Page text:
"SELF-e is an innovative collaboration between Library Journal and BiblioBoard that enables authors and libraries to work together to expose notable self-published ebooks to voracious readers looking to discover something new.
If selected via Library Journal's SELF-e curation process, the author's ebooks will become part of a unique discovery platform for participating public libraries across the United States that enables patrons to read ebooks on any device, at any time. This free service is available to all self-published authors, no matter which self-publishing service(s) they use.
All that is required is an engaging story, and your ebook file.
If you're ready to share your ebook with library patrons, visit our submission portal to start the process.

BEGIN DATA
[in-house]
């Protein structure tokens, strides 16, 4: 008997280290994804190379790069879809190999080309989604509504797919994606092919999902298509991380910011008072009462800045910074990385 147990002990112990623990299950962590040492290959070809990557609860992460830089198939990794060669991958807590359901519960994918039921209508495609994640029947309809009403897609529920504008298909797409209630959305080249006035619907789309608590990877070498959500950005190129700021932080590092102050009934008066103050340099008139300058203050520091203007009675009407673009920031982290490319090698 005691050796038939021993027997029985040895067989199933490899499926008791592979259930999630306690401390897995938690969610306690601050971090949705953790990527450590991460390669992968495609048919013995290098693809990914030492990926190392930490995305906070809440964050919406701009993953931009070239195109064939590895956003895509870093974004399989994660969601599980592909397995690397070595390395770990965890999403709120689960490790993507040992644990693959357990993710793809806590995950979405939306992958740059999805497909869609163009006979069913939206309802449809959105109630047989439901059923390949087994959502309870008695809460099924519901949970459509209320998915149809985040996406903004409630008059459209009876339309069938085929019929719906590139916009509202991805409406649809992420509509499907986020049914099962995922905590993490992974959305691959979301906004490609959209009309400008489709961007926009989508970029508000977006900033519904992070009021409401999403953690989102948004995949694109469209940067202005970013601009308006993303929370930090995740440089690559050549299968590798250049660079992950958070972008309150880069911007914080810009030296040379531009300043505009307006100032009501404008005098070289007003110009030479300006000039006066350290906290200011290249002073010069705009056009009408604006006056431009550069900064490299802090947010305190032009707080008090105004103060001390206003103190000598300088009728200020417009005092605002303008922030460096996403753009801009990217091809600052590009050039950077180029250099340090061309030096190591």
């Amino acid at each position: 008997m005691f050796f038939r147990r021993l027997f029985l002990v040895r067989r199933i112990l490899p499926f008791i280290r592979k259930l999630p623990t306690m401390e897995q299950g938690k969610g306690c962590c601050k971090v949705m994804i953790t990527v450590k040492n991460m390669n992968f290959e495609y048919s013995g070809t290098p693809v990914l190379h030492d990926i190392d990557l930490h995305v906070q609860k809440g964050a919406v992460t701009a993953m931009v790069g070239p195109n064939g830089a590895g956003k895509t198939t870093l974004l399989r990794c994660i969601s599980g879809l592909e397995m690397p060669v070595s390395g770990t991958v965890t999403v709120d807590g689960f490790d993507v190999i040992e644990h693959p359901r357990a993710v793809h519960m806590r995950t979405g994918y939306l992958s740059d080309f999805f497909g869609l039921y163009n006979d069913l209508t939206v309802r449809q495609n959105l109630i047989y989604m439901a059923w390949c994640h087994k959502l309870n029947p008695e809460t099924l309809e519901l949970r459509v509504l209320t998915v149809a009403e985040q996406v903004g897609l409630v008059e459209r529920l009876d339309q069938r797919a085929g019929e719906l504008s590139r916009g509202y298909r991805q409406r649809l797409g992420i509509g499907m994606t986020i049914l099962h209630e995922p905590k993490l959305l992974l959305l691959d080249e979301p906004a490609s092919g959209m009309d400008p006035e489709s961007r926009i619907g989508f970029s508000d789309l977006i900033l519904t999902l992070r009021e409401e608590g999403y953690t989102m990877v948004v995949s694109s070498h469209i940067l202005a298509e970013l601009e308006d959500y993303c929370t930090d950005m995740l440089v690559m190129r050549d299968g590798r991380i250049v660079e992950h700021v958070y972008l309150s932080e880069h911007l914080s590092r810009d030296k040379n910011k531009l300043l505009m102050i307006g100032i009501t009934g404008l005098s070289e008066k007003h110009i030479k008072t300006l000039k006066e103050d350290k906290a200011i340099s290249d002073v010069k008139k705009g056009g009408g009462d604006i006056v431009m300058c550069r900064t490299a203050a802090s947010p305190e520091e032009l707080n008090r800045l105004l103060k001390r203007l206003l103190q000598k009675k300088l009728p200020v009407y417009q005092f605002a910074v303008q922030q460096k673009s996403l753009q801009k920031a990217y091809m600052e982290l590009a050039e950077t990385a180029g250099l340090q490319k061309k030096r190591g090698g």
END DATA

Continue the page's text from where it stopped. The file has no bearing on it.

For more information on the SELF-e program, check out our FAQ. "
By Josh Hadro on April 11, 2013
"It's been nine months since the launch of With a Little Help, and, as with most trade books, the action has slowed down. All in all, the book has earned me $2,231.23 over the summer and cost me $167.88 in costs.
Since I last checked in, I've sold a moderate number of print-on-demand books from Amazon (69), a small number from Lulu (14), and brought in a moderate stream of donations ($568 from 43 donors, equal to the royalties from about 280 paperbacks). I'm selling about one limited edition hardcover a month, and each one nets me about $160, depending on postage. The net income now stands at $17,146.46-better than I've earned from my other two short story collections combined. However, this one's been a lot more work!